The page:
Not only will the market portfolio be on the efficient frontier, but it also will be the tangency portfolio to the optimal capital allocation line (CAL) derived by each and every investor. As a result, the capital market line (CML), the line from the risk- free rate through the market portfolio, M, is also the best attainable capital alloca- tion line. All investors hold M as their optimal risky portfolio, differing only in the amount invested in it versus in the risk-free asset.
The risk premium on the market portfolio will be proportional to its risk and the degree of risk aversion of the representative investor.
The risk premium on individual assets will be proportional to the risk premium on the market portfolio, M, and the beta coefficient of the security relative to the mar- ket portfolio.
1. There are many investors, each with an endowment (wealth) that is small compared to the total endowment of all investors. Investors are price-takers, in that they act as though security prices are unaffected by their own trades. This is the usual perfect competition assumption of microeconomics.
2. All investors plan for one identical holding period. This behavior is myopic (short-sighted) in that it ignores everything that might happen after the end of the single-period horizon. Myopic behavior is, in general, suboptimal.
3. Investments are limited to a universe of publicly traded financial assets, such as stocks and bonds, and to risk-free borrowing or lending arrangements. This assumption rules out investment in nontraded assets such as education (human capital), private enterprises, and governmentally funded assets such as town halls and international airports. It is assumed also that investors may borrow or lend any amount at a fixed, risk-free rate.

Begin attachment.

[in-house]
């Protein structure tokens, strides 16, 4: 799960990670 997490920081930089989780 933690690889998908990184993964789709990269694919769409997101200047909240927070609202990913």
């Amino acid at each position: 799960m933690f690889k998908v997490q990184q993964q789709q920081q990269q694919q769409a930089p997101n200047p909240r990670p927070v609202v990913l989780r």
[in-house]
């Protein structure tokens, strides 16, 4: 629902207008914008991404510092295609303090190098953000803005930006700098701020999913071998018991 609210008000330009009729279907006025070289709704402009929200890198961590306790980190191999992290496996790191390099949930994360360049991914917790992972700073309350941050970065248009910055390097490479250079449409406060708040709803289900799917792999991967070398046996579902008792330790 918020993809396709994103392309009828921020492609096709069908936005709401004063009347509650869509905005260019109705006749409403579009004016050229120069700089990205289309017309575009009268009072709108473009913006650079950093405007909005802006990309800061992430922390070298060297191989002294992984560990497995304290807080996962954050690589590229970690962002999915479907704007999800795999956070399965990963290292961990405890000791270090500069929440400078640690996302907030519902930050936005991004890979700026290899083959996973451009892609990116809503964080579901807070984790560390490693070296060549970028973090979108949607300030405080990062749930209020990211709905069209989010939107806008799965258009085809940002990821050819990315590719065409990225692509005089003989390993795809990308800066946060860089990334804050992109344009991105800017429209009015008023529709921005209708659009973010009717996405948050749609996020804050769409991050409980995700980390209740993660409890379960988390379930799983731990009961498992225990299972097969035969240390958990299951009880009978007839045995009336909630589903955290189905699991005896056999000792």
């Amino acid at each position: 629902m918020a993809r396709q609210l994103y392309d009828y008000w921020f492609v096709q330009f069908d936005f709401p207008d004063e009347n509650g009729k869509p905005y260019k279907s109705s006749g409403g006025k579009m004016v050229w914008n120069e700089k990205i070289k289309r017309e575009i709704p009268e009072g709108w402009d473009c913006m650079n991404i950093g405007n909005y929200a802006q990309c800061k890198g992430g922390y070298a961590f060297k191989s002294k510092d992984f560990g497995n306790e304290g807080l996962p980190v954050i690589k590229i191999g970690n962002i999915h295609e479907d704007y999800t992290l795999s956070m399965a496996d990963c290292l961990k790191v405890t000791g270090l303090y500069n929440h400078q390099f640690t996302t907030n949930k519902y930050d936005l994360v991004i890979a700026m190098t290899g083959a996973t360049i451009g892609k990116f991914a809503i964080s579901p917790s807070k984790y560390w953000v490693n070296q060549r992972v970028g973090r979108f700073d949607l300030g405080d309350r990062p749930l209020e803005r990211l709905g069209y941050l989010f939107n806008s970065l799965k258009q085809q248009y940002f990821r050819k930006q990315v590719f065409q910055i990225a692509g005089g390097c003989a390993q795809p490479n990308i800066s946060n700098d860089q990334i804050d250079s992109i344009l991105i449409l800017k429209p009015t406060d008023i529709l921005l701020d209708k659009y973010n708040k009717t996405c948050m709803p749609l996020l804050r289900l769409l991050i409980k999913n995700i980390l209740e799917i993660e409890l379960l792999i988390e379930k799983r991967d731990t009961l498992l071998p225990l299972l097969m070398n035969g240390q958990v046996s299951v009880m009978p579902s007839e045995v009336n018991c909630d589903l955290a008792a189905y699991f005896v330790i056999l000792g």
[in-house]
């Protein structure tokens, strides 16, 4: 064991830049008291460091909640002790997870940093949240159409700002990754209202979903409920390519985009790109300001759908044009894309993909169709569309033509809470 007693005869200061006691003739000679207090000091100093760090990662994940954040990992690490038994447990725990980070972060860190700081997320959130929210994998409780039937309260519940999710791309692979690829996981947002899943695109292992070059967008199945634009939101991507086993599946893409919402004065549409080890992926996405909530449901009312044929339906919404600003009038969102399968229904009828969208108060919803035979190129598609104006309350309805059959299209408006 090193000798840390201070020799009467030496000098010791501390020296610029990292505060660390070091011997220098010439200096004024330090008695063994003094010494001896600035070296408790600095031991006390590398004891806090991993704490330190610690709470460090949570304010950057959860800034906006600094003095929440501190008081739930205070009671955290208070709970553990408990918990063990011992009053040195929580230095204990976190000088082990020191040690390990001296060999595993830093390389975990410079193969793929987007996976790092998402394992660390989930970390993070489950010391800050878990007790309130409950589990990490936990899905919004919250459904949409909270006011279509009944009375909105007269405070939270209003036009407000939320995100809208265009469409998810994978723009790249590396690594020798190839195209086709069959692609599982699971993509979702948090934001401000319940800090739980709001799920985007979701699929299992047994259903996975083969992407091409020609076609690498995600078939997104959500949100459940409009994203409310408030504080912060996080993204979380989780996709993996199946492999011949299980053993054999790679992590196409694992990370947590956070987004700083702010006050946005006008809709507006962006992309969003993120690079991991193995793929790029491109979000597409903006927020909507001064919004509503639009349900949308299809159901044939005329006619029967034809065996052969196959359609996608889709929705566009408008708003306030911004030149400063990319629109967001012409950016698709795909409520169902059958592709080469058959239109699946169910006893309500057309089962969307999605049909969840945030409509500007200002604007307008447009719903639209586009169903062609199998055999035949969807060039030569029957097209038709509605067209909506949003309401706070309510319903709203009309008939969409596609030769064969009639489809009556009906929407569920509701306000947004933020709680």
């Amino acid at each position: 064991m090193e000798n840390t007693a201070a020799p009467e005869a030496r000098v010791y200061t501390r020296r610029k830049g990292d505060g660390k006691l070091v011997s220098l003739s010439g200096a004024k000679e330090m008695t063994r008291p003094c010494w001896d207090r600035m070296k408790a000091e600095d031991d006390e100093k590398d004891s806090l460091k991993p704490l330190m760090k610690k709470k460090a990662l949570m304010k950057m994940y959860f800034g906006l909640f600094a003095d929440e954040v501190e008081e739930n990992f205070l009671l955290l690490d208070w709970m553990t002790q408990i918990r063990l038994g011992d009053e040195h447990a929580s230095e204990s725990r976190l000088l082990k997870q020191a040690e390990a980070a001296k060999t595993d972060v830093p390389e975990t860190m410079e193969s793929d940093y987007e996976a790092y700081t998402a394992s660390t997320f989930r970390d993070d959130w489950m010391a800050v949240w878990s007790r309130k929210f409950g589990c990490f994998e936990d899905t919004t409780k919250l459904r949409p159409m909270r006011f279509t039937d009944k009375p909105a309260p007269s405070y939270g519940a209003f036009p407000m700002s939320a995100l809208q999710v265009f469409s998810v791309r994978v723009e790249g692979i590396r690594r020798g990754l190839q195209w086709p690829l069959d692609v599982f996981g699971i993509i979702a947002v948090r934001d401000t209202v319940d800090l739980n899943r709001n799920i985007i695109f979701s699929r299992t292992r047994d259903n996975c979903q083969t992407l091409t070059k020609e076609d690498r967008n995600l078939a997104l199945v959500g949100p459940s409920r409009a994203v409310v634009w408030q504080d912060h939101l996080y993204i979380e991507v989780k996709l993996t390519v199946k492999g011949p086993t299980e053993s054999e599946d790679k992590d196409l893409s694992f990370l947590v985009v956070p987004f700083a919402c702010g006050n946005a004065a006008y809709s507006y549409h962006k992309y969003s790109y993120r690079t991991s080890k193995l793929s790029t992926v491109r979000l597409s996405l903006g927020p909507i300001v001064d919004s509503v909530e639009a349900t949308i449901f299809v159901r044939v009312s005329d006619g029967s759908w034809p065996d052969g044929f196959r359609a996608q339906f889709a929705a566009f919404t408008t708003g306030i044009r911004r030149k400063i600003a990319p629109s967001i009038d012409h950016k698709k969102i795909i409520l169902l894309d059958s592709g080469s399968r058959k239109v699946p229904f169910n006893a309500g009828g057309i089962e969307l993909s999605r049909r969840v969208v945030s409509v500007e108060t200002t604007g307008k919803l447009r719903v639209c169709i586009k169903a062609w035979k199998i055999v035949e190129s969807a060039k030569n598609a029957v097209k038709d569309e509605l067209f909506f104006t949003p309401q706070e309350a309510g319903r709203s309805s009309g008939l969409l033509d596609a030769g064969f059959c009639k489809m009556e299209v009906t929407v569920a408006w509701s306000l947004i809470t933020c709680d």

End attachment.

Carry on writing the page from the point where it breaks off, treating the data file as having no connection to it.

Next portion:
4. Investors pay no taxes on returns and no transaction costs (commissions and service charges) on trades in securities. In reality, of course, we know that investors are in different tax brackets and that this may govern the type of assets in which they invest. For example, tax implications may differ depending on whether the income is from interest, dividends, or capital gains. Furthermore, actual trading is costly, and commissions and fees depend on the size of the trade and the good standing of the individual investor.
5. All investors are rational mean-variance optimizers, meaning that they all use the Markowitz portfolio selection model.
6. All investors analyze securities in the same way and share the same economic view of the world. The result is identical estimates of the probability distribution of future cash flows from investing in the available securities; that is, for any set of security prices, they all derive the same input list to feed into the Markowitz model. Given a set of security prices and the risk-free interest rate, all investors use the same expected returns and covariance matrix of security returns to generate the efficient frontier and the unique optimal risky portfolio. This assumption is often referred to as homogeneous expectations or beliefs.
First, it provides a benchmark rate of return for evaluating possible investments. Second, the model helps us to make an educated guess as to the expected return on assets that have not yet been traded in the marketplace.